Wednesday, November 12, 2014

Henry Farrell, and his sister:

Confessional Brezhnevism and Brian Farrell
The Boston Review have just put up a piece I wrote on Ireland’s internal Cold War, which wasn’t about politics, but religion. My generation (and Kieran’s; and Maria’s) grew up in an Ireland where the Catholic Church’s control of politics and society was visibly rotting away from inside, but still strong enough to foreclose the alternatives. It was like Brezhnevism – a dying system, but one strong enough to make it difficult to imagine what life would be like if it were gone.

One vignette from the piece, describing the moment when Bishop Eamon Casey was revealed to have had a long term relationship and child resulting from same.
The day the news broke, I met one of my professors, who had a sideline as a scrupulously evenhanded television host, wandering across campus in dazed delight. “It’s over,” he said. “They’ve lost.” He was right.
Farewell to all that
The Union Jack came down in Camp Bastion today, marking the end of the UK’s combat role in Afghanistan and its misconceived campaign in Helmand Province; the campaign with no strategy, less chance of success and a gossamer-thin plan.

...Nineteen billion pounds. Twenty thousand Afghan civilians. Four hundred and fifty three UK soldiers. More Afghan National Army killed last summer than UK troops throughout the whole war. More poppy seed than ever growing in Helmand, but lots more children in school, too.

Was it worth it? Well if you’ve figured out a workable and not-obscene calculus of human pain and worthwhile profit, let the rest of us know.

I knew one of the four hundred and fifty three, but only superficially. He was deputed one autumn evening to squire me around the officers’ mess when E was already gone. He made sure I had drinks and was warm enough, saw me into the dining room, flirted chastely back and manfully ignored the younger women. It was like something out of Thackeray. Beautiful manners on the eve of battle.

...Later, driving through the gold-tinged dusk of a Wiltshire summer evening, I rounded the corner of B-road to see the flag again, flying in someone’s garden. I had to pull over.

That’s not my flag and never will be. It’s just something someone I slightly knew died for.
She cried for a British soldier, not for the Afghans.

Chicks Dig the Uniform
My husband, E, has been deployed to Afghanistan for six months.
I Love a Man in Uniform
I almost hesitate to make this recommendation, as my taste has cloven to the mainest of main streams since I became an army wife.
Reader, I married him
Sometime in Spring, two years ago, my brother Henry received a hand-written letter from a woman in Ireland he’d neither met nor heard of. It was a letter of introduction. The person being introduced was Edward, “a decent, entertaining fellow. We have known him all our lives.”

...A month or two later, I phoned to say I’d be arriving that evening from L.A. for a couple of weeks in the DC office. Henry pressed the letter into my hands as I arrived on the doorstep. He was rushing to the airport and thought I might have more time to take an interest.

The letter came via a circuitous route from a tenuous connection; Meg, Edward’s godfather’s wife who was also my mother’s friend Mary’s book club companion. It was prompted by a misunderstanding between a son who was monosyllabic about his social life and a mother who thus assumed he had none. It came from the peculiarly Anglo-Irish practice of proper letter-writing, and directly from that rare person who said ‘I must write them a letter’, and actually did.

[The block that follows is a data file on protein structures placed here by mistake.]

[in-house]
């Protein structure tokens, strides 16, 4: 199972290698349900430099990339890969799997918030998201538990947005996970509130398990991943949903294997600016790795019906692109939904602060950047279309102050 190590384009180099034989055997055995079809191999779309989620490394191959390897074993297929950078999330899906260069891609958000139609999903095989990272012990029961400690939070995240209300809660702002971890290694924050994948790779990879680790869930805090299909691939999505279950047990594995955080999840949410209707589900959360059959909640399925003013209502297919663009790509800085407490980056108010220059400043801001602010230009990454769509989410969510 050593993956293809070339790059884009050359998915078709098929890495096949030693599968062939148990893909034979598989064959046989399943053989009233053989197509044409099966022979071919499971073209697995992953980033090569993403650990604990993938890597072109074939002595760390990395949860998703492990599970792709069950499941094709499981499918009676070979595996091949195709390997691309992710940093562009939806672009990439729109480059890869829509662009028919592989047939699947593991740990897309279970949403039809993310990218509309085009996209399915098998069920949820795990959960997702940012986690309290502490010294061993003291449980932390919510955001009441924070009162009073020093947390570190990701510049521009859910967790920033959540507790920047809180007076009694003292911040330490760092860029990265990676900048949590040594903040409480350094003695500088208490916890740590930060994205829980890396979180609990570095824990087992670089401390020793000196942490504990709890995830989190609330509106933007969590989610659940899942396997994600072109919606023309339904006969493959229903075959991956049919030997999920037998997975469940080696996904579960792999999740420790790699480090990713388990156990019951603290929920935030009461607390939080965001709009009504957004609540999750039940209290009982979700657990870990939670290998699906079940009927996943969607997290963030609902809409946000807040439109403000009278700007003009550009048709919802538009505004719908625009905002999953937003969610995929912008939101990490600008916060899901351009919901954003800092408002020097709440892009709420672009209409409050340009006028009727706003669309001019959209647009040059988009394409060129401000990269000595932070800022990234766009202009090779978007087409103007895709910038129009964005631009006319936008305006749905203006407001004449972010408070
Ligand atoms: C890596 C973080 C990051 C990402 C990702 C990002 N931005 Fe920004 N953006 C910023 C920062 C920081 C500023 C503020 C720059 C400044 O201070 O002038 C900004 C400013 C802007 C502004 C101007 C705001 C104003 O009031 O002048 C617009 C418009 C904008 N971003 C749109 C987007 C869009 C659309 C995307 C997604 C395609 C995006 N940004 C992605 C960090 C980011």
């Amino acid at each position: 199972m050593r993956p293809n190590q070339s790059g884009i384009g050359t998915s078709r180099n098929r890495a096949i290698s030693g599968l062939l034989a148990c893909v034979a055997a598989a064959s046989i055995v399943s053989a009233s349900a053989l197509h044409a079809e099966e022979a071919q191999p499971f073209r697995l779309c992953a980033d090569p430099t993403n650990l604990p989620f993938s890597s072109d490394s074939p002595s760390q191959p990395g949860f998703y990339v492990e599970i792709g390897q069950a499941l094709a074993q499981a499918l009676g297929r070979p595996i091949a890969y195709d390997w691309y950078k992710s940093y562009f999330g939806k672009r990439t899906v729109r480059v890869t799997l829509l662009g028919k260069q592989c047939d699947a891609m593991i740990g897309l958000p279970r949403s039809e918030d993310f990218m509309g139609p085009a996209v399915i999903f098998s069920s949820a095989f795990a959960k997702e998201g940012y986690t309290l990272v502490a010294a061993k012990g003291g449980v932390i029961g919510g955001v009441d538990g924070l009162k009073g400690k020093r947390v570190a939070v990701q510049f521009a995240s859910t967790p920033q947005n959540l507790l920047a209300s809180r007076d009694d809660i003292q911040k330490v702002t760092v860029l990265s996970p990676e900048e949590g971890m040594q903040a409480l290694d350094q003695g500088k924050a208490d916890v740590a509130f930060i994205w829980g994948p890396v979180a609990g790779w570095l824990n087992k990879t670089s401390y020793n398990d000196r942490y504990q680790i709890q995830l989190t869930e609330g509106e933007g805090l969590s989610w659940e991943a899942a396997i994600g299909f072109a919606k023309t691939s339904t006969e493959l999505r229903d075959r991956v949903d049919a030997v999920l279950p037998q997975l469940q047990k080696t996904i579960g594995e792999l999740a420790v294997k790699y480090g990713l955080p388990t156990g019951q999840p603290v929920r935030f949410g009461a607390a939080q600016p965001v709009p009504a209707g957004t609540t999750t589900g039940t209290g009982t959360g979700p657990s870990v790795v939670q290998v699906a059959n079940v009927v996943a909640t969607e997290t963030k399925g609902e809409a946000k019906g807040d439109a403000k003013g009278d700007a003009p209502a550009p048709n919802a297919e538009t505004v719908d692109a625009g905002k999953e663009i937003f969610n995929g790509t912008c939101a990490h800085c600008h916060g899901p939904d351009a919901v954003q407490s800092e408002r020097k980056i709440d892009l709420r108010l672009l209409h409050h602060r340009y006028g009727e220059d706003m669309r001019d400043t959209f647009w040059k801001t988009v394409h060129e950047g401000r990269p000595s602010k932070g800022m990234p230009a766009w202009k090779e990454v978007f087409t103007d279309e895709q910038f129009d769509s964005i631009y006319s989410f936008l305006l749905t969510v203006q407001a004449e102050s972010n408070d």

Where is the love?
Ugh, I feel ill. I had been mellowing on Pope Benedict. It’s hard (not to mention wrong) to keep hating on someone you pray out loud for every Sunday. 
I've always associated libertarians and libertarianism—absent "civil" libertarianism—with people, mostly sons, born into and frustrated by "backwards", tradition-bound societies, born also after the failures of communism. It's the last "scientific" prescriptive theory of culture. mental model of Tyler often sit[s] on my shoulder while I blog, making polite and well reasoned libertarian criticisms of my arguments..."
If the Farrells were Muslim, Henry's sister would be in Hijab. If they were Iranian, she would be a religious liberal reformer; if they were Jewish they'd be Zionists.

I'd written that in all cases I'd be more sympathetic to her blindness than his, but I'm not sure. As it is she's chosen the life not of a married woman but a wife, and a military one at that. And given the context, not of religion or even conservative religion but global politics and power, that choice, as Jim Hoberman said in the last sentence of his review of Zero Dark Thirty, "leaves an aftertaste of gall".

Evidence of the fading of Henry's interest in libertarianism, nine months after the reference to Cowen: his discovery of Gambetta and Hertog. And I'd used the earlier quote before, but hadn't remembered others' reactions. He was behind the curve even among his peers. They've come a long way.

I forgot about this.
Al-Ghazali, as quoted by Ernest Gellner, puts Mannheim’s point more pithily – "the genuine traditionalist does not know that he is one; he who proclaims himself to be one, no longer is one."

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